Saturday, November 18, 2006

The atonement is for suckers

More deep insight from Elizabeth Kaeton? You decide. If anything, the book is interesting.

I've been using this book, Proverbs of Ashes: Violence, Redemptive Suffering and The Search for What Saves Us, by Rita Nakashima Brock and Rebecca Parker, in one of the courses I teach at The Theological School at Drew University.

I highly recommend it.

It is precisely what it says it is, discussing redemption and salvation through the lens of domestic violence and child abuse, and taking direct aim at the Doctrine of the Atonement and the idea of 'Suffering Servant' as part of the problem of violence against women and children.

Read the whole thing here.

Colossians 1:21-22
And you, who once were alienated and hostile in mind, doing evil deeds, he has now reconciled in his body of flesh by his death, in order to present you holy and blameless and above reproach before him.

1 Corinthians 1:23
We preach Christ crucified, a stumbling block to Jews and folly to Gentiles.


Elizabeth Kaeton said...

I'm thinking perhaps you might benefit from a page from Mia VaVoa (My Grandmother's)book of every day wisdom:

"You never make yourself look good when you try to make others look bad."

Fr Timothy Matkin said...

I hope you enjoy reading my blog.

I didn't realize "You decide" was a put-down. But thanks for letting me know that I look bad all the same.

Elizabeth Kaeton said...

I don't make you look bad. You are quite skilled at that, all by yourself. To wit:

"The atonement is for suckers
More deep insight from Elizabeth Kaeton? You decide. If anything, the book is interesting."

Not to worry. By the look of things, no one reads your blog anyway.

Fr Timothy Matkin said...

Just you?

Anonymous said...

Ms. Keaton, if you have ever met Fr. Matkin, you would know that he is one of the most patient and kindest men you will ever meet. By him pointing out the fact that you embrace radical feminism, is hardly making him look bad.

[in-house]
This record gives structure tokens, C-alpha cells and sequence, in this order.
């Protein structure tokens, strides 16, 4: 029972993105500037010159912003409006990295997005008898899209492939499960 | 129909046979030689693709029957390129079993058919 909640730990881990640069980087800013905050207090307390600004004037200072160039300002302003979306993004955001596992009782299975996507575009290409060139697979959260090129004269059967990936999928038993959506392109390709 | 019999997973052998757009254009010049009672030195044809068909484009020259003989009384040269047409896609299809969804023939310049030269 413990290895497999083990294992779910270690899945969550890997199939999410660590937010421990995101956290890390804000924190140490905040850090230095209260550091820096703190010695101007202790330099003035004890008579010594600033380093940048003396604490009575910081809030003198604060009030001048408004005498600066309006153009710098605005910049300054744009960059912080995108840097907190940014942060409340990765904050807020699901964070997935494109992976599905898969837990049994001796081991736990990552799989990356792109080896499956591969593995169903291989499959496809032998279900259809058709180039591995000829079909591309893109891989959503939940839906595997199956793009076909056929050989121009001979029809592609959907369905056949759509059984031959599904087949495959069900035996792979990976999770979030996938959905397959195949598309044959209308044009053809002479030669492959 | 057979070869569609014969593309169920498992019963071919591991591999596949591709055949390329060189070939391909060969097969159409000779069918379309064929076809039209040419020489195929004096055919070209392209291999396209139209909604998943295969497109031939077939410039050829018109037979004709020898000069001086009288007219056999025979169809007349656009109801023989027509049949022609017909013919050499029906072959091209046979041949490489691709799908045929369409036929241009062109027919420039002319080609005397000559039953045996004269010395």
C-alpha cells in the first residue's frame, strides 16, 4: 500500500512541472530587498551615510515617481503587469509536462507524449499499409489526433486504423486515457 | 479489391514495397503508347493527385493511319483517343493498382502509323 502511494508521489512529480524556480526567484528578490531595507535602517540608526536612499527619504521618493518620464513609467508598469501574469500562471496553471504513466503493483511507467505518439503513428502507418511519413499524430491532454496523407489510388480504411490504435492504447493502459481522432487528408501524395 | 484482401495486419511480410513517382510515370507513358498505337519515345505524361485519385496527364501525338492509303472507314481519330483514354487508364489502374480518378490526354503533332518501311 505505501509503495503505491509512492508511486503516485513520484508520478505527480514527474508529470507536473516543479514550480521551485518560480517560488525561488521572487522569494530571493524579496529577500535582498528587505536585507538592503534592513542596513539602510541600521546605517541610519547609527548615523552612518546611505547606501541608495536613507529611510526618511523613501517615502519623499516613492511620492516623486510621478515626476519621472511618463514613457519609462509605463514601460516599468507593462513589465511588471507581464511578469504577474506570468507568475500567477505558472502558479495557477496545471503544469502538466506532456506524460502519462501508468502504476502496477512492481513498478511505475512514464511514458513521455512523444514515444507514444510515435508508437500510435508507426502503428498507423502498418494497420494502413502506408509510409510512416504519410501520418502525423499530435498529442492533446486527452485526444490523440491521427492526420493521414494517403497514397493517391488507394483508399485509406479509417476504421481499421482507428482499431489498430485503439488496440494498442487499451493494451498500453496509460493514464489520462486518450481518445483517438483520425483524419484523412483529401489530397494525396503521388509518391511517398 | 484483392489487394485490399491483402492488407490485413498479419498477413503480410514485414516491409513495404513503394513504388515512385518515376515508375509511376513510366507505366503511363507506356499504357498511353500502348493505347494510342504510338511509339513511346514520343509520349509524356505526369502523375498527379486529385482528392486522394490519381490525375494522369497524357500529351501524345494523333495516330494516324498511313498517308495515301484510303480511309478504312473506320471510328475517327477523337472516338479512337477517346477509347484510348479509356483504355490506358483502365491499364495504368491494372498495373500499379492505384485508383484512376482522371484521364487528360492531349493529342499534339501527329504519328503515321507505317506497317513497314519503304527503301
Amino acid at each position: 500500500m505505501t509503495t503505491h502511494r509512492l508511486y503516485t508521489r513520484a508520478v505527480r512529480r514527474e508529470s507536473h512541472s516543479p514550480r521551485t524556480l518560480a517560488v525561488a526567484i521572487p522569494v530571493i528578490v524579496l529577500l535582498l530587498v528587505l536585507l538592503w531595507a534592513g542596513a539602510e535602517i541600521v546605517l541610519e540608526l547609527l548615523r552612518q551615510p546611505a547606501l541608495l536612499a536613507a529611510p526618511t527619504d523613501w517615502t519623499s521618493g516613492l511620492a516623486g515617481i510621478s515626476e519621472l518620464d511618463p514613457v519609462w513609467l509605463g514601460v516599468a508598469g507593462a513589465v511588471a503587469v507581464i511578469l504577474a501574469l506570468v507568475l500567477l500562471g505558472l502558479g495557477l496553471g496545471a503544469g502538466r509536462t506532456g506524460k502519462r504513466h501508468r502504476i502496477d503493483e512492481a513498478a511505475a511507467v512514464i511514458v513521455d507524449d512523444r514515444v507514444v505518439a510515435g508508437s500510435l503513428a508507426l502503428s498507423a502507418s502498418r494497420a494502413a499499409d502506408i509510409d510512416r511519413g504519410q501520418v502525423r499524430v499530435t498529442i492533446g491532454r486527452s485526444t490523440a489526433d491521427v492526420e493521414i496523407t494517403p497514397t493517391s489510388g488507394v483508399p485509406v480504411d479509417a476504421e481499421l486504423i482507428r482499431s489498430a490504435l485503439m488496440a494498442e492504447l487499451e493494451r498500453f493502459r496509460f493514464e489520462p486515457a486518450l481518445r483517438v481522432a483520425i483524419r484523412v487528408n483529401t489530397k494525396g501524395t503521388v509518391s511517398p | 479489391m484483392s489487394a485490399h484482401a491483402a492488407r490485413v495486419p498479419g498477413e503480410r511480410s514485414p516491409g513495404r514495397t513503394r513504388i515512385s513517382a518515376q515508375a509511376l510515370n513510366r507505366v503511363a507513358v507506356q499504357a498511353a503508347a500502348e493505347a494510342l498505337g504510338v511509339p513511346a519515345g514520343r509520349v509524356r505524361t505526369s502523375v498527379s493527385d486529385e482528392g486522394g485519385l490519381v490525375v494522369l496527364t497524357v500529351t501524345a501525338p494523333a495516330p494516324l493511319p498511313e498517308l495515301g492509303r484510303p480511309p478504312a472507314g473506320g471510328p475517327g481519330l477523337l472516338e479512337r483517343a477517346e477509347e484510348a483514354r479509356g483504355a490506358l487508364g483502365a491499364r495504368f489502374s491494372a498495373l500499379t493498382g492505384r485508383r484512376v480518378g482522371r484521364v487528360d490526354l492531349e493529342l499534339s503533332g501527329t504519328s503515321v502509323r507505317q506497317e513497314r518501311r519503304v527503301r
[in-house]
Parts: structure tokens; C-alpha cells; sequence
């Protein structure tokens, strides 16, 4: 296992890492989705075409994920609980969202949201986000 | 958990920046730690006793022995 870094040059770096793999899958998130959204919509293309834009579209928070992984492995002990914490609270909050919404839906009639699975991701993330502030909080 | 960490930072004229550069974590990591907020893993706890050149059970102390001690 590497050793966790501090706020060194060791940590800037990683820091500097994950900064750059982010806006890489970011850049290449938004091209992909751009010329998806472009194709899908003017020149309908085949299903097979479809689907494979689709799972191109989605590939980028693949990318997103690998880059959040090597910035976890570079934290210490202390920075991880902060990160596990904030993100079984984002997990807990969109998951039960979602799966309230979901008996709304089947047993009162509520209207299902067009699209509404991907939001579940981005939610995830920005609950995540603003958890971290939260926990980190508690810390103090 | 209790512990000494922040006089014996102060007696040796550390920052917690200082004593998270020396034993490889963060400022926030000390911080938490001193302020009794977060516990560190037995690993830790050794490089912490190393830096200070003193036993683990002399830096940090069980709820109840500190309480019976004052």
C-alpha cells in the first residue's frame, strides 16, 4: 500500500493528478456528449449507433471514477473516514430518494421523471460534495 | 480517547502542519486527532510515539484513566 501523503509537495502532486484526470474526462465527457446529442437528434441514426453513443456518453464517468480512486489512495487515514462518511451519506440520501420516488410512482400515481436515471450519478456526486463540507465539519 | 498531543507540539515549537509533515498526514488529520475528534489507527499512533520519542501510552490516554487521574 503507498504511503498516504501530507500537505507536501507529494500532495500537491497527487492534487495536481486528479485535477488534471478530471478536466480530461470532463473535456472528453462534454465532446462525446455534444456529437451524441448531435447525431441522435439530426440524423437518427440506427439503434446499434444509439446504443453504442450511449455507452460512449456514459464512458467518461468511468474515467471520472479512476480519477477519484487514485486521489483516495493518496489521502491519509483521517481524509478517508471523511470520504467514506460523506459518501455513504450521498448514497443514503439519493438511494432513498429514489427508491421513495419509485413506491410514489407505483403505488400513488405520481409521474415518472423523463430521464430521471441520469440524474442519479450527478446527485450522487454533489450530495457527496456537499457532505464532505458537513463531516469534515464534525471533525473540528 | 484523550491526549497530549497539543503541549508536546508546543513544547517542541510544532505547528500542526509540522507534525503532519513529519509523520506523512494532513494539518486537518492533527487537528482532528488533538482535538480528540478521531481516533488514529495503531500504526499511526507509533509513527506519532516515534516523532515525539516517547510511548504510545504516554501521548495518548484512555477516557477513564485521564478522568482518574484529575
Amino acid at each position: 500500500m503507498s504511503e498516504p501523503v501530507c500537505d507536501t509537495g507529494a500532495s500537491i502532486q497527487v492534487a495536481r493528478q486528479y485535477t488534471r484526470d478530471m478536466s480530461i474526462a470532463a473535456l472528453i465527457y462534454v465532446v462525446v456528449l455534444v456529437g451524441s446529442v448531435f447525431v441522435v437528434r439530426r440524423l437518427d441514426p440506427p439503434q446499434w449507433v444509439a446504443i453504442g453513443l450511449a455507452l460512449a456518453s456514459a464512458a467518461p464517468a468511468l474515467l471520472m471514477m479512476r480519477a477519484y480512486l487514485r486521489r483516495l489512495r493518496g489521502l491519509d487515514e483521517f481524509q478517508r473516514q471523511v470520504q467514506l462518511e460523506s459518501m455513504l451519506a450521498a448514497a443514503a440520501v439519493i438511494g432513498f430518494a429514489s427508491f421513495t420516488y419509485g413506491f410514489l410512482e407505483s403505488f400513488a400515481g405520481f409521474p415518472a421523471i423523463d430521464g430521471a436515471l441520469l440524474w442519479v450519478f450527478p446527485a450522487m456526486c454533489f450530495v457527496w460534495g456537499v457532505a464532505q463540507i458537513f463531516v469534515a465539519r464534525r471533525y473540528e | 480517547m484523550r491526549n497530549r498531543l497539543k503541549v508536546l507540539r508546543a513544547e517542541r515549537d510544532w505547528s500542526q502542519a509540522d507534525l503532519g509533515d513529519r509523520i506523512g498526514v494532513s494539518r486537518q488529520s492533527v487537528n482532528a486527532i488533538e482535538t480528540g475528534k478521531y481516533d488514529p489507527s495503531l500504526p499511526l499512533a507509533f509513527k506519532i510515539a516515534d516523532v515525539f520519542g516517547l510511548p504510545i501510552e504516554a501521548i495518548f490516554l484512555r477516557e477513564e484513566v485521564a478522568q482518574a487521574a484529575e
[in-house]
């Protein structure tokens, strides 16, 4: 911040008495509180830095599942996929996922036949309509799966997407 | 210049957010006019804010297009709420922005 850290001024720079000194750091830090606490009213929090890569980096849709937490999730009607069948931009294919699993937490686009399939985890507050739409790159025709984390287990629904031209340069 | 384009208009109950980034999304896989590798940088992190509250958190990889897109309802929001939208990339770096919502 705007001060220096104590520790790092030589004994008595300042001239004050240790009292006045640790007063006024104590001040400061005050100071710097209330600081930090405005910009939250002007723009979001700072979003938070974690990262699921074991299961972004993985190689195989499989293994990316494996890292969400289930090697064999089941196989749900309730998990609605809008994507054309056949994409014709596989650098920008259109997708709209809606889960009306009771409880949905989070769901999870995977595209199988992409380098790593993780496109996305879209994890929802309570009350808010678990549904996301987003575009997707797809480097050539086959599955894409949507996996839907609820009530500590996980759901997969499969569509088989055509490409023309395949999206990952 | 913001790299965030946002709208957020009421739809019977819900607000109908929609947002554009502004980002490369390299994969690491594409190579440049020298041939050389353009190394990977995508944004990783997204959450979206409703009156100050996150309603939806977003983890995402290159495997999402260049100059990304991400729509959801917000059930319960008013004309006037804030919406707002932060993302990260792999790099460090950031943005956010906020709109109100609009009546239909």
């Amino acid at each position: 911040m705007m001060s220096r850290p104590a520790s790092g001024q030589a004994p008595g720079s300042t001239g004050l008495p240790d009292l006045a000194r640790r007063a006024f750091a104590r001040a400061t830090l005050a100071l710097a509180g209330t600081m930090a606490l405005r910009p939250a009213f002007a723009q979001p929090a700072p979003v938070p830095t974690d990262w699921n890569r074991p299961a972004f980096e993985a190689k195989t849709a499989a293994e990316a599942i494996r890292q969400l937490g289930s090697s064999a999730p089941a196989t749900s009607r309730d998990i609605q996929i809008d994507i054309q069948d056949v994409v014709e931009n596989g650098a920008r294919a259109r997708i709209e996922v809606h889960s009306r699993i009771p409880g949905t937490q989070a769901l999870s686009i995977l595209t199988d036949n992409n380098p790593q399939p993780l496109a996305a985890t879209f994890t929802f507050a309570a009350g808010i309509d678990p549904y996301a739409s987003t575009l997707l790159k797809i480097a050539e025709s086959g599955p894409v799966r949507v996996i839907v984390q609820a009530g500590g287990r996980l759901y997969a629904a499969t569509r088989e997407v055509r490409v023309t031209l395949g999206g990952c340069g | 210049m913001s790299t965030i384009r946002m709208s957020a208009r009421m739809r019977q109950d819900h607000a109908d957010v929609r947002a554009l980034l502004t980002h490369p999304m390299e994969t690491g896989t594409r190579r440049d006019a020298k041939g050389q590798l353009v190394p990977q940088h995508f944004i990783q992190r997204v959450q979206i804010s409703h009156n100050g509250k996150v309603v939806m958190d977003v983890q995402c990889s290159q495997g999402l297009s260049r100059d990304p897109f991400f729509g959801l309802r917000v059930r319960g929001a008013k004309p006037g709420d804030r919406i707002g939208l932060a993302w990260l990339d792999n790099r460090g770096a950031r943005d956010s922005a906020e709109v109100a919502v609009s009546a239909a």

You said:
"Not to worry. By the look of things, no one reads your blog anyway."

Making snide comments of this nature seem to be of the "nanny, nanny, boo, boo!" variety.

Also, many of us who read his blog don't necessarily always comment.

Elizabeth Kaeton said...

My dear brother,

First, while I am a feminist (I don't know how one can be a follower of Christ and NOT be a feminist), I am no where near "radical".

Indeed, most of the folk in the Diocese of Newark will tell you that I'm down right conservative.

I actually use the BCP in my church. And, and, and: Rite I during Advent and Lent.

I know. I'll give you a moment to recover from the shock of that.

A woman who was instrumental in the Suffrage Movement once said, "I only know that I am called a feminist when I refuse to be treated as a doormat."

I have found that to be true. I have also found that the more articulate I am about resisting being treated as if my ordination were insignificant (much less invalid), the more "radical" I become to them.

I'm sure your pastor is kind and gentle to his flock. That is as it should be.

I can assure you, he has been neither to me.

Which, is fine. I don't need his approval or his affection in order to live my life.

I have Jesus as my savior and guide and friend.

I have an amazing congregation who know me well and love me still.

I have an incredible family - 6 children, one son in law, one daughter in law and 4 grandchildren - who are the absolute joy of my heart.

I am richly, abundantly, undeservedly blessed.

One final note: in the future, if you are to be a true Anglican - 'common' or not - you'll need to know about church manners.

I know this is new to y'all in the Diocese of Ft. Worth, but just so you'll be ready for the inevitable, here's a little tip in ecclesiastical manners:

If his title is "Father" then mine is "Mother."

So, if by some rare chance we have the opportunity to meet again - or, should you be blessed to be in the presence of a woman who is ordained to the Sacred order of Priests, you should never address her as "Ms."

It is always, "Mother."

Bless you,

Mother Elizabeth Kaeton

Anonymous said...

Hmmm, I seem to remember reading something in the Gospel of Luke about a mote...and an did that go again?


Keep up the good work, Father. It is always a joy to read your blog and even more so to hear your sermons. God has truly blessed St. Alban's by sending you here.